Congruence of Product

From ProofWiki
Jump to: navigation, search


Let $a, b, z \in \R$.

Let $a$ be congruent to $b$ modulo $z$, that is:

$a \equiv b \pmod z$


$\forall m \in \Z: m a \equiv m b \pmod z$


Let $m \in \Z$ and $a \equiv b \pmod z$.

Suppose $m = 0$.

Then the right hand side of the assertion degenerates to $0 \equiv 0 \pmod z$ which is trivially true.

Otherwise, from Congruence by Product of Moduli, we have:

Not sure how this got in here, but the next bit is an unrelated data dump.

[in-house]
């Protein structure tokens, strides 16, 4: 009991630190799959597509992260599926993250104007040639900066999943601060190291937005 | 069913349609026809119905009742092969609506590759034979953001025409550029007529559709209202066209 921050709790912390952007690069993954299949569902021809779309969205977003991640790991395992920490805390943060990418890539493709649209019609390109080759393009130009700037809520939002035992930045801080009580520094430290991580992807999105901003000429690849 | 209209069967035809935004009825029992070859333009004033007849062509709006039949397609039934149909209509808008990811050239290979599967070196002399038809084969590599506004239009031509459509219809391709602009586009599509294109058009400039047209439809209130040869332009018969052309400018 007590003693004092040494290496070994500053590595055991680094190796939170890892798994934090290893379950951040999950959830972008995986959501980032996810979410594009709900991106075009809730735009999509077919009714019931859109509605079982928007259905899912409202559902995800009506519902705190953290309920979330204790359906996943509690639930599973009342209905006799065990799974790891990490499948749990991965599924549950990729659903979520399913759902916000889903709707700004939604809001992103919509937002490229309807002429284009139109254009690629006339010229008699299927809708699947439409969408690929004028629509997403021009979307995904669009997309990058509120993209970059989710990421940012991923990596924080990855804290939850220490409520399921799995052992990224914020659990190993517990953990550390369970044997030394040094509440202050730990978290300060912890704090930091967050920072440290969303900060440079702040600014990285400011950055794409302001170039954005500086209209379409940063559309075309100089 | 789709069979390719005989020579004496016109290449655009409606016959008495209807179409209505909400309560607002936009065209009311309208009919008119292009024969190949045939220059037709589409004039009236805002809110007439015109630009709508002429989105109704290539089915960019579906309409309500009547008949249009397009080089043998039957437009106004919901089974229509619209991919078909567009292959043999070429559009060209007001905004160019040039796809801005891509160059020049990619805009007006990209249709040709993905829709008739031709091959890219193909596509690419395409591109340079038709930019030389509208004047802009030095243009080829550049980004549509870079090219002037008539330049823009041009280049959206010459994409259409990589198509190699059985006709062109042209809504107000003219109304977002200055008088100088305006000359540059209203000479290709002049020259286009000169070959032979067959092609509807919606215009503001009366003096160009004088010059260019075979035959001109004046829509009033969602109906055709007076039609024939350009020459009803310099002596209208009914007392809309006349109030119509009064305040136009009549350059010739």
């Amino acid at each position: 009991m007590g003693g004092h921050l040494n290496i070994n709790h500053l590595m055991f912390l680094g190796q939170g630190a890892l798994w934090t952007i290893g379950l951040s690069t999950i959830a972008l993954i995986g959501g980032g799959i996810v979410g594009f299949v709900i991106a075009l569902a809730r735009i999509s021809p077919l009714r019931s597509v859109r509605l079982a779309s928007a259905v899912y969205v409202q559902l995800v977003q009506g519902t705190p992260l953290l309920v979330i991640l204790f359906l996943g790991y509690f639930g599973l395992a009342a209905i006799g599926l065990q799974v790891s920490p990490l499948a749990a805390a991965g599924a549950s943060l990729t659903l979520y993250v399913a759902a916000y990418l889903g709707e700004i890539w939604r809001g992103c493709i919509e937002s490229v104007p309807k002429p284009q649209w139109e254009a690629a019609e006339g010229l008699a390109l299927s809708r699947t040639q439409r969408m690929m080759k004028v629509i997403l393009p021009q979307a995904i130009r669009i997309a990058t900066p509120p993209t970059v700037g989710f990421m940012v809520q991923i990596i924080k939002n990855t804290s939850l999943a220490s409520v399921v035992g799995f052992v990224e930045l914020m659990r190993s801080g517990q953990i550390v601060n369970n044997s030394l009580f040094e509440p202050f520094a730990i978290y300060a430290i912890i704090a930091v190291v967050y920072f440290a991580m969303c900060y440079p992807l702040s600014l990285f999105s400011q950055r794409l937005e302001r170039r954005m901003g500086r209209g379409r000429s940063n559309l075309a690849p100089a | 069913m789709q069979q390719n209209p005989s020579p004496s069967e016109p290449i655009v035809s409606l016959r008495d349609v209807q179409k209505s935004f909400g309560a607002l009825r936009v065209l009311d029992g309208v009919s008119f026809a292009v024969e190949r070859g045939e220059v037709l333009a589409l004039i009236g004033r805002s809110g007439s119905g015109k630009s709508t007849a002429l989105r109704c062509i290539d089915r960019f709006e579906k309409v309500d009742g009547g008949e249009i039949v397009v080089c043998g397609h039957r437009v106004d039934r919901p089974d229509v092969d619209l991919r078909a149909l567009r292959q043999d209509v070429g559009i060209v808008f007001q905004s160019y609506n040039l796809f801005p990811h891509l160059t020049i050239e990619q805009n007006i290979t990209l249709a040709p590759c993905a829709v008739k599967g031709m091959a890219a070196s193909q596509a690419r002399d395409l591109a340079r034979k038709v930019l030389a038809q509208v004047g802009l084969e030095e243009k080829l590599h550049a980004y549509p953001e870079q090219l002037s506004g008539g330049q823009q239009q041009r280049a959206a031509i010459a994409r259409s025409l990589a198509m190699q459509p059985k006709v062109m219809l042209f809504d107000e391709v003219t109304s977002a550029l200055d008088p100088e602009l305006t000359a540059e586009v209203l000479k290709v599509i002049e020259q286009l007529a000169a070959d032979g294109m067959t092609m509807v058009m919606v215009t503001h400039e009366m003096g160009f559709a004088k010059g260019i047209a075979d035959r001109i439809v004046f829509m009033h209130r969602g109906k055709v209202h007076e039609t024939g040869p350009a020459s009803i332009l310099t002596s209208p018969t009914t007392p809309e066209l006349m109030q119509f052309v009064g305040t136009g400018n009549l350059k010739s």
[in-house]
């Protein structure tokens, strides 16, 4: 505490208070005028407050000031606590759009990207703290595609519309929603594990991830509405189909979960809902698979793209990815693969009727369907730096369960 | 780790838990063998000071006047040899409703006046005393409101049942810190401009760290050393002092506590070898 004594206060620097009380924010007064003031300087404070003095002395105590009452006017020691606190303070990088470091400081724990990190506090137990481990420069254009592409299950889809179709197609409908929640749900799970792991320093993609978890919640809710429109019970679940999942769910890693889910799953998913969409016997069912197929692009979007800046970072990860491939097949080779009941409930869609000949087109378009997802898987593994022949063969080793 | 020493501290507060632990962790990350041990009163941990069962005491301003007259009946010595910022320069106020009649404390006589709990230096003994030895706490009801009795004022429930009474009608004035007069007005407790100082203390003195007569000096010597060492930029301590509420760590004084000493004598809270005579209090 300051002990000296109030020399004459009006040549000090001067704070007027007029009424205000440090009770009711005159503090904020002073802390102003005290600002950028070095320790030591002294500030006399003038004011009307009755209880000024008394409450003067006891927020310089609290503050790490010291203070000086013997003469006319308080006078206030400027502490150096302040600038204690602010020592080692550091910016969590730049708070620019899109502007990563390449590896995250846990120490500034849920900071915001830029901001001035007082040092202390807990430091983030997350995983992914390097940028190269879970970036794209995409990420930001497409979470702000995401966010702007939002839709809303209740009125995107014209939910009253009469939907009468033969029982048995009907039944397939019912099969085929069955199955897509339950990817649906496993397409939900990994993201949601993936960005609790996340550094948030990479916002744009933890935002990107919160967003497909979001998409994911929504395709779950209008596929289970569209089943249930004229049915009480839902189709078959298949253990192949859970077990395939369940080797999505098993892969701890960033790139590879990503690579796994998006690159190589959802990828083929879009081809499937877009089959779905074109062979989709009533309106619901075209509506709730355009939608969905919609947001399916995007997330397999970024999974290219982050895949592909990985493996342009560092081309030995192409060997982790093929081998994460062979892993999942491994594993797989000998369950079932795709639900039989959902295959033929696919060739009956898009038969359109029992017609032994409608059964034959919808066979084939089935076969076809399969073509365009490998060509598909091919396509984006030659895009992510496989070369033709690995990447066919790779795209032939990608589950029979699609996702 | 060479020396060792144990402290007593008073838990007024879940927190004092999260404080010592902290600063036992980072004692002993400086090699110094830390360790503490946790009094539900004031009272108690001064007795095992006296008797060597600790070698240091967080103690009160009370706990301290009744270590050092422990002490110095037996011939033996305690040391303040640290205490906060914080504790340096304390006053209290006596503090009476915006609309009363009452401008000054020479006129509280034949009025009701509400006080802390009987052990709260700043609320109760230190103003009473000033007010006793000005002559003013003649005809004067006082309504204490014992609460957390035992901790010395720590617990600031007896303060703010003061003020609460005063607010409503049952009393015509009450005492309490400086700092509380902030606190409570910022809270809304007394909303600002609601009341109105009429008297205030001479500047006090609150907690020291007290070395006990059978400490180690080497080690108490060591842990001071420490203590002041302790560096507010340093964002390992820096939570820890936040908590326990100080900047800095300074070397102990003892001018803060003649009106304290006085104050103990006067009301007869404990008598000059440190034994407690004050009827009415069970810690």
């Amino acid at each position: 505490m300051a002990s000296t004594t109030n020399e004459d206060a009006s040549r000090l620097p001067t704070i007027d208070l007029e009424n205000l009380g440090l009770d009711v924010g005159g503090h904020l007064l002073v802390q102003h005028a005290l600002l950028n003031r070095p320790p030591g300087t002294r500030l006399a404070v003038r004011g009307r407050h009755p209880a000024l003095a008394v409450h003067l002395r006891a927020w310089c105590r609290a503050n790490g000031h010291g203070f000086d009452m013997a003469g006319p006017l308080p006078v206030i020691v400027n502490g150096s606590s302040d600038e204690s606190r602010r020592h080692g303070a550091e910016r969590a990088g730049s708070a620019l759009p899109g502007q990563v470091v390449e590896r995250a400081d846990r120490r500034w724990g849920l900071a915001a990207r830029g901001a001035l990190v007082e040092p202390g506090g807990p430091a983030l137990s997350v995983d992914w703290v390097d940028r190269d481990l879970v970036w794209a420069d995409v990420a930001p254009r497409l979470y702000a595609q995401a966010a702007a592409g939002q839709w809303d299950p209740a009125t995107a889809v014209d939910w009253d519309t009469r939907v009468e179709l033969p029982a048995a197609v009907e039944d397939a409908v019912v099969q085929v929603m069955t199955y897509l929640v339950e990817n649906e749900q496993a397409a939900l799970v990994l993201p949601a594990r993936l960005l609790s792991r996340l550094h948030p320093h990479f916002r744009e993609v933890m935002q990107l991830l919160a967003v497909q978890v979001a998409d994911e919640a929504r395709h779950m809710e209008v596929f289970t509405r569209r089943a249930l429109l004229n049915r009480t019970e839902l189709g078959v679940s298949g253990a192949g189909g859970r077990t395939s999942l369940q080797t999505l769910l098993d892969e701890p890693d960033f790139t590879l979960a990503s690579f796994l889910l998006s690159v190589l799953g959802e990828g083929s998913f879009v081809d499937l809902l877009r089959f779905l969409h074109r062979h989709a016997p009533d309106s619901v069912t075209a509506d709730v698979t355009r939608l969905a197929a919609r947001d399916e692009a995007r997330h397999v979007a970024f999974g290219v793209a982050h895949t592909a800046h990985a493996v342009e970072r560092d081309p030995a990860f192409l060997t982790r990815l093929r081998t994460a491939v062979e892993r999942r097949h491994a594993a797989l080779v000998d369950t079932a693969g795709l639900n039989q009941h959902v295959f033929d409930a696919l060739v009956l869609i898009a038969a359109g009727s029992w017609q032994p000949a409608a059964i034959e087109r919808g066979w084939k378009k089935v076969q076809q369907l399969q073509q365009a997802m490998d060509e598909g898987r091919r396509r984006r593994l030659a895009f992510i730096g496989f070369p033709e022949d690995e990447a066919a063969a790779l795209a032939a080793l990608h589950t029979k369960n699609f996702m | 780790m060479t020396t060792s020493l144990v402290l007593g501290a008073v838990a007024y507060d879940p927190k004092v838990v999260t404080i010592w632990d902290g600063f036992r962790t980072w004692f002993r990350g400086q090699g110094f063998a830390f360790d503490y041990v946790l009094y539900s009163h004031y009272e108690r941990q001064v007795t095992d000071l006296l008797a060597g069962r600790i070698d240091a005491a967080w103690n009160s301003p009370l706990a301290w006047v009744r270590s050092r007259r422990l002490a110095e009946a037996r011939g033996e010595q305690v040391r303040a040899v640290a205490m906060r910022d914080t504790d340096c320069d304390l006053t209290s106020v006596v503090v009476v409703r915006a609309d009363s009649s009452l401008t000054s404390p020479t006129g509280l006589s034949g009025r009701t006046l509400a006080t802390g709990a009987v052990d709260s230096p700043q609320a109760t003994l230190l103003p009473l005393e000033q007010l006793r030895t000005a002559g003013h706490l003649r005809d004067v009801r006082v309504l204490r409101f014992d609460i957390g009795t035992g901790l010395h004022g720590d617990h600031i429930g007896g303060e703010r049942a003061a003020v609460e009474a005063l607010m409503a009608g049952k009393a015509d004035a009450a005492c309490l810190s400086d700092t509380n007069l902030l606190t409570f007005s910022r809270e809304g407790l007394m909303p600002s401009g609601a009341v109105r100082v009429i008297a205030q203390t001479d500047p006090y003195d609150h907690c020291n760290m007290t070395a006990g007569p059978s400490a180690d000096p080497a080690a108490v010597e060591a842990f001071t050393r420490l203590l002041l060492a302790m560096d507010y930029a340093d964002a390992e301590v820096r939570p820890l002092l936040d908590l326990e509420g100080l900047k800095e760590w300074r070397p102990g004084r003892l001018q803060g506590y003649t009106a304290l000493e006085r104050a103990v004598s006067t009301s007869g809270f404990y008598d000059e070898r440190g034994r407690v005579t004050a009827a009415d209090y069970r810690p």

$a \equiv b \iff m a \equiv m b \pmod z$

As $m \in \Z$, it follows that $m z$ is an integer multiple of $z$.

Hence from Congruence by Divisor of Modulus, it follows that:

$m a \equiv m b \implies m a \equiv m b \pmod z$